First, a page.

With goodly amounts of Spanish, French, Creole, and Cajun in its DNA, jambalaya is a delectably hybrid Louisiana rice dish and one of the most satisfying one-pot meals around. Serve with a simple green salad and pass the hot sauce.
4 tbsp. vegetable oil
6 large cloves garlic, 4 crushed, 2 finely chopped
1 tsp. paprika
2 1/2 to 3 lb. Chicken Legs
, about 8 pieces, trimmed of excess fat
2 onions, chopped
1/2 large green bell pepper, seeds and ribs removed, chopped
2 large bay leaves, or 1 bouquet garni
1 1/2 tsp. finely chopped fresh thyme
1 1/2 cups long-grain rice
3 cups chicken stock
, or canned low-sodium chicken broth (or reconstitute 1/2 cup Glace de Poulet in 3 cups water)
3 scallions, thinly sliced into rounds
1 1/2 tbsp. finely chopped fresh flat-leaf parsley
Louisiana-style hot sauce , for passing at the table
Combine 2 tablespoons of the oil with the crushed garlic, cayenne, and paprika in a large bowl and toss well with the chicken pieces to coat. Cover and set aside to marinate for 15 minutes or up to 2 hours at room temperature or overnight in the refrigerator, tossing once or twice during this time. Bring to room temperature before cooking.
Spread the chicken out on a plate (discarding the garlic) and salt generously on both sides. Reserve.
Heat the remaining 2 tablespoons oil over medium-high heat in a 10- to 12-quart heavy pot. When the oil shimmers, add the sausage and cook until lightly browned on both sides, 2 to 3 minutes. Using a slotted spoon, remove to a small bowl, leaving the fat in the pot.
Working in batches, if necessary, add the chicken (if skin-on, put skin-side down), and cook for 2 minutes. Reduce the heat to medium and continue cooking until deep golden brown on the first side, 8 to 10 minutes. Turn and cook until lightly browned on the second side, about 6 minutes more. Transfer the chicken to a plate and reserve.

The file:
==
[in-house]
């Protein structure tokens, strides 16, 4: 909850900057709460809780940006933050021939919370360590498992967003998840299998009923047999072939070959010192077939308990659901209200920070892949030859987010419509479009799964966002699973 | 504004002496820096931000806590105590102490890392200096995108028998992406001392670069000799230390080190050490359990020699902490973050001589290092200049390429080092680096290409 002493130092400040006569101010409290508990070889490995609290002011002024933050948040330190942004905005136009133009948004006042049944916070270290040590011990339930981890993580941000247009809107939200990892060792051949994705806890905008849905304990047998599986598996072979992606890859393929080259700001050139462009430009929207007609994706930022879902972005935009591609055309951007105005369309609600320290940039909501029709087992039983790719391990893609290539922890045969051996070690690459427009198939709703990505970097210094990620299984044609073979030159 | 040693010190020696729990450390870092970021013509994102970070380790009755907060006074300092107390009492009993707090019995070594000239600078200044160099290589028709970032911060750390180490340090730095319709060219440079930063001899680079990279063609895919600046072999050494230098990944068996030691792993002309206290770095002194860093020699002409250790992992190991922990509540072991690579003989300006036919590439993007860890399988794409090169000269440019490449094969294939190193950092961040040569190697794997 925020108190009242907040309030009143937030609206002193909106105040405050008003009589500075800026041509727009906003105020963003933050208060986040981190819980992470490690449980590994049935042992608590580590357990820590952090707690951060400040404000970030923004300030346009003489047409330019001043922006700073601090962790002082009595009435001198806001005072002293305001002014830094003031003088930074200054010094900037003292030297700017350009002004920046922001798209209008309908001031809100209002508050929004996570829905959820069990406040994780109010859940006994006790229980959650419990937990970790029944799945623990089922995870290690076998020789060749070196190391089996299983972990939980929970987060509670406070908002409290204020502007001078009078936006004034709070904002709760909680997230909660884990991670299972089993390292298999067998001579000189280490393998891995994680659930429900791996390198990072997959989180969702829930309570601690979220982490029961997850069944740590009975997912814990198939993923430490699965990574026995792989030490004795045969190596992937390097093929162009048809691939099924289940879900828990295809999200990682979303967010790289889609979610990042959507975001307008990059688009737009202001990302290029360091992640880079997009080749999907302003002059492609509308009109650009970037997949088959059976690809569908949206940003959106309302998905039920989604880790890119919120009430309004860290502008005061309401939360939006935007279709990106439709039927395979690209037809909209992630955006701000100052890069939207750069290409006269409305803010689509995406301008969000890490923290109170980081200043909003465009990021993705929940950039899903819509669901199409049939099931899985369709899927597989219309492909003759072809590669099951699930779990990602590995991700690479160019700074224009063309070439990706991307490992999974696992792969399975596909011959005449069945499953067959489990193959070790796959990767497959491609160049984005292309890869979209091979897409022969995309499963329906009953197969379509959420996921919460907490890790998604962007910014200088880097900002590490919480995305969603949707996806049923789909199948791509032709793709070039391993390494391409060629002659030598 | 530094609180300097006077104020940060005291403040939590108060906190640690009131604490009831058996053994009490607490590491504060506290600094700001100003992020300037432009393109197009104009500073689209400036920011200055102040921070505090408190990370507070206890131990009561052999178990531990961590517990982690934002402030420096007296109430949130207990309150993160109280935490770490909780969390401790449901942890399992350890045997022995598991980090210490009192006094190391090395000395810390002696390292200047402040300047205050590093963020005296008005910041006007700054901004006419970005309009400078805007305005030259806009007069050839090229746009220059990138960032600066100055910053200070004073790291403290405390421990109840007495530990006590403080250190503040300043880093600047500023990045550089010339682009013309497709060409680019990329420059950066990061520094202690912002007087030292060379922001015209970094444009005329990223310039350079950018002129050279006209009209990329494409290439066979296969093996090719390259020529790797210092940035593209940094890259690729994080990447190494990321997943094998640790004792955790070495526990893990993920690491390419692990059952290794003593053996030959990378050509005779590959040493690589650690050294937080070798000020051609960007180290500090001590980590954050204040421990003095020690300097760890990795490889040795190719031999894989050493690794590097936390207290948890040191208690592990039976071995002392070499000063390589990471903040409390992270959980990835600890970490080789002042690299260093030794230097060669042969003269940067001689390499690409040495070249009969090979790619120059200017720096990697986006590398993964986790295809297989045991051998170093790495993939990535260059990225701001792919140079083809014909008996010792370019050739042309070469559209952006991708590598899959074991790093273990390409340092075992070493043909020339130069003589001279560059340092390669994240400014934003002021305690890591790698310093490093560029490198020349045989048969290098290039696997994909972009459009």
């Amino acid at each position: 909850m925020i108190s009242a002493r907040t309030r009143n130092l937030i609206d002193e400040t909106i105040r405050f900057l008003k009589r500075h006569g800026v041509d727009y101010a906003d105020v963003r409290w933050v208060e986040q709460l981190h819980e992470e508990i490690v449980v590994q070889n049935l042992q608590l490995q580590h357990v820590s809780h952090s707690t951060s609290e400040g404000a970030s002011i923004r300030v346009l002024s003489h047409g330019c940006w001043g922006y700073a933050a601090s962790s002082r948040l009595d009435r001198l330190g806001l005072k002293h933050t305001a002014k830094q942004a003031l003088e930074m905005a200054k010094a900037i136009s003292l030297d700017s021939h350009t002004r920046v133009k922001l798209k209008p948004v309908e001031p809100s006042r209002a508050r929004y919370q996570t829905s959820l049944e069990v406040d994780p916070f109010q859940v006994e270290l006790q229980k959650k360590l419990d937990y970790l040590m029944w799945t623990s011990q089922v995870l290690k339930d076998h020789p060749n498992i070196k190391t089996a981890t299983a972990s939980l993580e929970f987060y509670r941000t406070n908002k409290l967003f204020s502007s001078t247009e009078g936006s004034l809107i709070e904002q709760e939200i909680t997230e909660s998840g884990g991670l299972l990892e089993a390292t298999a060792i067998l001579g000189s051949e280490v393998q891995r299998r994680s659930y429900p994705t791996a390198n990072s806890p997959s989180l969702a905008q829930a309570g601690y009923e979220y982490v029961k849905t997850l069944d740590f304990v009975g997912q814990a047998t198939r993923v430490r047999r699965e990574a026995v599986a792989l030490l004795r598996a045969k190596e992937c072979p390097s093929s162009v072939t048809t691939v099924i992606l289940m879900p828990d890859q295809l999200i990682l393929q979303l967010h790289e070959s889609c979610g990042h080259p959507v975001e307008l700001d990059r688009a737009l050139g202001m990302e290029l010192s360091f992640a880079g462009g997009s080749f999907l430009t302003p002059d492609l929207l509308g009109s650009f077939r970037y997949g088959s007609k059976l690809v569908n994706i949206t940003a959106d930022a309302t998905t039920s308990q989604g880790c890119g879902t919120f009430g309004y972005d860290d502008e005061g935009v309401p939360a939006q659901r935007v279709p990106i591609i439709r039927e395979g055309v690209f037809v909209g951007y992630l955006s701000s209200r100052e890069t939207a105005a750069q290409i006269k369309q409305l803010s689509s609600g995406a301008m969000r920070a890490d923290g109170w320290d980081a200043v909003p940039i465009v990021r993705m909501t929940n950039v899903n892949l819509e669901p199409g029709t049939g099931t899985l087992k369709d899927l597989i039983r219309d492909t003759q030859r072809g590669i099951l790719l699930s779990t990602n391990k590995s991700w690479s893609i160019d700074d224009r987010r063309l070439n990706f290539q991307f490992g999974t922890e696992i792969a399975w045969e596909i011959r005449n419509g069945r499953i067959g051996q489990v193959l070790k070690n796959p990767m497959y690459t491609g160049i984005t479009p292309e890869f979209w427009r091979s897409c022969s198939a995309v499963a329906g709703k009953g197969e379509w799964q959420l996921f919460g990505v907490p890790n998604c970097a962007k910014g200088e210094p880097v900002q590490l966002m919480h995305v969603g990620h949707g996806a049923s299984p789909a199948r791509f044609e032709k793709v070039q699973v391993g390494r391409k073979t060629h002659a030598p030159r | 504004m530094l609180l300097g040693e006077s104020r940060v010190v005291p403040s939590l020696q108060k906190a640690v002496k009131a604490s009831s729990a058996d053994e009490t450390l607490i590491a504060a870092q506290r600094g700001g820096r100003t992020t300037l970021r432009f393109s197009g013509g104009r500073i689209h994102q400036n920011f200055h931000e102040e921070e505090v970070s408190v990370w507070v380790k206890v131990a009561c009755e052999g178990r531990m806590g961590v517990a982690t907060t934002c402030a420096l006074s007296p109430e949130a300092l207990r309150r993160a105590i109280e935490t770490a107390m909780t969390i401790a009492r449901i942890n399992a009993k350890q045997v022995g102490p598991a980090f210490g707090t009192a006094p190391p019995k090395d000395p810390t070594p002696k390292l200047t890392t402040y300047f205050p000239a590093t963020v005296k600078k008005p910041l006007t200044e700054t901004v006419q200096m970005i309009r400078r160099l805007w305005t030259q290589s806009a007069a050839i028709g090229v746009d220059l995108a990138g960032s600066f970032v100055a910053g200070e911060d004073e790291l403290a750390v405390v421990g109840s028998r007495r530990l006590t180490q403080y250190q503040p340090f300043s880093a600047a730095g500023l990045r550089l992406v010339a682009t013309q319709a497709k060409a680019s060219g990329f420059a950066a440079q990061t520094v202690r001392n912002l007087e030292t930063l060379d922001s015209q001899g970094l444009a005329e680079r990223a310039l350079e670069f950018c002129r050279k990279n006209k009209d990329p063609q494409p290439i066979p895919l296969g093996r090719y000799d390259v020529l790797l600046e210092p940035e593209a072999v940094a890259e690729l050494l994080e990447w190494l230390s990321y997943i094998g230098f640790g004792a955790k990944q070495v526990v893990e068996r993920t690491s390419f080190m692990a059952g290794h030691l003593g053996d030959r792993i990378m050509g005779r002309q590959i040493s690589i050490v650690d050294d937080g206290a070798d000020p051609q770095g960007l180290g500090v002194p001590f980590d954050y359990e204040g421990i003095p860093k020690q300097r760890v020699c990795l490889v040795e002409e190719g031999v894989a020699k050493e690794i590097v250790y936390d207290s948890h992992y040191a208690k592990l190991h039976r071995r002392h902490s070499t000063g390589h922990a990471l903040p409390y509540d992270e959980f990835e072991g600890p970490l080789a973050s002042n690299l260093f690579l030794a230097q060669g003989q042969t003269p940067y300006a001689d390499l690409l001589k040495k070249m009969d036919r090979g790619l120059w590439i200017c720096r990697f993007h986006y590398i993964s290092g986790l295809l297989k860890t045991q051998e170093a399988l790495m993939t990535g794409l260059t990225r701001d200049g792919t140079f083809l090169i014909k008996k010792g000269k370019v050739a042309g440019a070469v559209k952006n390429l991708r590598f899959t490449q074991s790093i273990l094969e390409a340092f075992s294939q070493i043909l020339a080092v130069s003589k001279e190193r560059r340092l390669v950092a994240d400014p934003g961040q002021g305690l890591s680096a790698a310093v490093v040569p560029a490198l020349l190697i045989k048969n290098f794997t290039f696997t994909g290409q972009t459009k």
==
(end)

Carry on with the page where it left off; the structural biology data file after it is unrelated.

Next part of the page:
Spoon off all but 4 tablespoons of fat in the pot and add the onions, green pepper, and bay leaves. Using a spatula and the moisture given off by the vegetables, scrape up any browned bits stuck to the bottom of the pot. Cook, stirring occasionally, until the vegetables are very soft and golden at the edges, 15 to 20 minutes. Reduce the heat if they threaten to burn. Stir in the chopped garlic and the thyme and cook for 2 minutes more. Increase the heat to medium-high and stir in the rice. Cook, stirring regularly until the rice is lightly toasted, about 3 minutes. Add the stock, black pepper, and 1 teaspoon salt (a bit more if your broth is unsalted) and again scrape up any browned bits on the bottom of the pot. Add the reserved chicken and any liquid on the plate and arrange the reserved sausage between the chicken pieces. Bring to a simmer, cover tightly, and reduce the heat so the broth is gently simmering. Cook until the broth is almost completely absorbed and the rice is just tender, about 25 minutes.
Let the jambalaya stand off the heat, covered, for 5 to 10 minutes and then gently stir in the scallions and parsley. Serve, passing hot sauce at the table.